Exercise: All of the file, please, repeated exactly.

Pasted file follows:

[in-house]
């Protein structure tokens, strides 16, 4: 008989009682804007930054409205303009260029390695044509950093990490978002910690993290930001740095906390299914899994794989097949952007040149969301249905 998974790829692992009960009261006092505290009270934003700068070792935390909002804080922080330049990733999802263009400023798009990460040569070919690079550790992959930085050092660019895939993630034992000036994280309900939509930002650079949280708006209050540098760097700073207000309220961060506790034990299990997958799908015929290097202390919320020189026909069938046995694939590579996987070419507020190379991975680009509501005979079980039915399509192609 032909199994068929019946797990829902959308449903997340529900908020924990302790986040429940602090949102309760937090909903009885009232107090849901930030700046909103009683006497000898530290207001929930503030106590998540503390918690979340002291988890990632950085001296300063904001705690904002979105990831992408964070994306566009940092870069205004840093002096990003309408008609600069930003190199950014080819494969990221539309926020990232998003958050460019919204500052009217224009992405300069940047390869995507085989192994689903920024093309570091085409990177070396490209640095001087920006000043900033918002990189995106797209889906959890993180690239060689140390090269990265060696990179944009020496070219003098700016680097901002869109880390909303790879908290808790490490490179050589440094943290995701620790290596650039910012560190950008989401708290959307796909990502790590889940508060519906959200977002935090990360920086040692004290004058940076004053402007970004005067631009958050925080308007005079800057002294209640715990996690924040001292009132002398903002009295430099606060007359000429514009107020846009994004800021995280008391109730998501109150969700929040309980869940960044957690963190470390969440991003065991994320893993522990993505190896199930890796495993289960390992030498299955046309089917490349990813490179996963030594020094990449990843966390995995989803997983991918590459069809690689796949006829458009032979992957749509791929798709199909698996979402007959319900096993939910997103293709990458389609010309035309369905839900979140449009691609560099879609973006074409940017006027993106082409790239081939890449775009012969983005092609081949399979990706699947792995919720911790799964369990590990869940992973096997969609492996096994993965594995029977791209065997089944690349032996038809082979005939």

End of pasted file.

[in-house]
């Protein structure tokens, strides 16, 4: 008989009682804007930054409205303009260029390695044509950093990490978002910690993290930001740095906390299914899994794989097949952007040149969301249905 998974790829692992009960009261006092505290009270934003700068070792935390909002804080922080330049990733999802263009400023798009990460040569070919690079550790992959930085050092660019895939993630034992000036994280309900939509930002650079949280708006209050540098760097700073207000309220961060506790034990299990997958799908015929290097202390919320020189026909069938046995694939590579996987070419507020190379991975680009509501005979079980039915399509192609 032909199994068929019946797990829902959308449903997340529900908020924990302790986040429940602090949102309760937090909903009885009232107090849901930030700046909103009683006497000898530290207001929930503030106590998540503390918690979340002291988890990632950085001296300063904001705690904002979105990831992408964070994306566009940092870069205004840093002096990003309408008609600069930003190199950014080819494969990221539309926020990232998003958050460019919204500052009217224009992405300069940047390869995507085989192994689903920024093309570091085409990177070396490209640095001087920006000043900033918002990189995106797209889906959890993180690239060689140390090269990265060696990179944009020496070219003098700016680097901002869109880390909303790879908290808790490490490179050589440094943290995701620790290596650039910012560190950008989401708290959307796909990502790590889940508060519906959200977002935090990360920086040692004290004058940076004053402007970004005067631009958050925080308007005079800057002294209640715990996690924040001292009132002398903002009295430099606060007359000429514009107020846009994004800021995280008391109730998501109150969700929040309980869940960044957690963190470390969440991003065991994320893993522990993505190896199930890796495993289960390992030498299955046309089917490349990813490179996963030594020094990449990843966390995995989803997983991918590459069809690689796949006829458009032979992957749509791929798709199909698996979402007959319900096993939910997103293709990458389609010309035309369905839900979140449009691609560099879609973006074409940017006027993106082409790239081939890449775009012969983005092609081949399979990706699947792995919720911790799964369990590990869940992973096997969609492996096994993965594995029977791209065997089944690349032996038809082979005939």